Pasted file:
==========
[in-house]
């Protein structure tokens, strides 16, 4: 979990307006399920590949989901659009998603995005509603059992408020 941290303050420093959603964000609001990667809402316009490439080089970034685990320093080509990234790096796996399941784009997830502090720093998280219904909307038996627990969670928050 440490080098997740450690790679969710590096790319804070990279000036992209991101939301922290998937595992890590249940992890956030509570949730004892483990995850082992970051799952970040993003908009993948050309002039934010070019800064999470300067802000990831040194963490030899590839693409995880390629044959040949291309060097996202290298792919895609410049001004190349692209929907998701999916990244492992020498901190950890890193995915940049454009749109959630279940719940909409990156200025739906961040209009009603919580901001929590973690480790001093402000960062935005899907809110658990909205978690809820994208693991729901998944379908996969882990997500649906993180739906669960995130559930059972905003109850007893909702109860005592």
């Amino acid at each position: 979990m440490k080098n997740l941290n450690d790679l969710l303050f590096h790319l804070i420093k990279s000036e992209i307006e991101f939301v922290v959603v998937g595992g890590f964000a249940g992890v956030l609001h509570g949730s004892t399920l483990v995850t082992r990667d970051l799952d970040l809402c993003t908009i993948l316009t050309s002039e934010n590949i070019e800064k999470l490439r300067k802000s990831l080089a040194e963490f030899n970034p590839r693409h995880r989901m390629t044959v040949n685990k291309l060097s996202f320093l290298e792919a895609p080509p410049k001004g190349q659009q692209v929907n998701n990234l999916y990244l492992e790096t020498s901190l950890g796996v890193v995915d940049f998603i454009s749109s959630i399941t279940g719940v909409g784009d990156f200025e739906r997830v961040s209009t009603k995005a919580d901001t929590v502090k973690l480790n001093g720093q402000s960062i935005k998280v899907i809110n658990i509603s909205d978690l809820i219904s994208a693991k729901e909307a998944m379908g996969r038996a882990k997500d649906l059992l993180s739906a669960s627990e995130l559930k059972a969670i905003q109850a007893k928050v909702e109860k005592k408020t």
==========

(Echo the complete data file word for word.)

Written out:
[in-house]
């Protein structure tokens, strides 16, 4: 979990307006399920590949989901659009998603995005509603059992408020 941290303050420093959603964000609001990667809402316009490439080089970034685990320093080509990234790096796996399941784009997830502090720093998280219904909307038996627990969670928050 440490080098997740450690790679969710590096790319804070990279000036992209991101939301922290998937595992890590249940992890956030509570949730004892483990995850082992970051799952970040993003908009993948050309002039934010070019800064999470300067802000990831040194963490030899590839693409995880390629044959040949291309060097996202290298792919895609410049001004190349692209929907998701999916990244492992020498901190950890890193995915940049454009749109959630279940719940909409990156200025739906961040209009009603919580901001929590973690480790001093402000960062935005899907809110658990909205978690809820994208693991729901998944379908996969882990997500649906993180739906669960995130559930059972905003109850007893909702109860005592």
């Amino acid at each position: 979990m440490k080098n997740l941290n450690d790679l969710l303050f590096h790319l804070i420093k990279s000036e992209i307006e991101f939301v922290v959603v998937g595992g890590f964000a249940g992890v956030l609001h509570g949730s004892t399920l483990v995850t082992r990667d970051l799952d970040l809402c993003t908009i993948l316009t050309s002039e934010n590949i070019e800064k999470l490439r300067k802000s990831l080089a040194e963490f030899n970034p590839r693409h995880r989901m390629t044959v040949n685990k291309l060097s996202f320093l290298e792919a895609p080509p410049k001004g190349q659009q692209v929907n998701n990234l999916y990244l492992e790096t020498s901190l950890g796996v890193v995915d940049f998603i454009s749109s959630i399941t279940g719940v909409g784009d990156f200025e739906r997830v961040s209009t009603k995005a919580d901001t929590v502090k973690l480790n001093g720093q402000s960062i935005k998280v899907i809110n658990i509603s909205d978690l809820i219904s994208a693991k729901e909307a998944m379908g996969r038996a882990k997500d649906l059992l993180s739906a669960s627990e995130l559930k059972a969670i905003q109850a007893k928050v909702e109860k005592k408020t």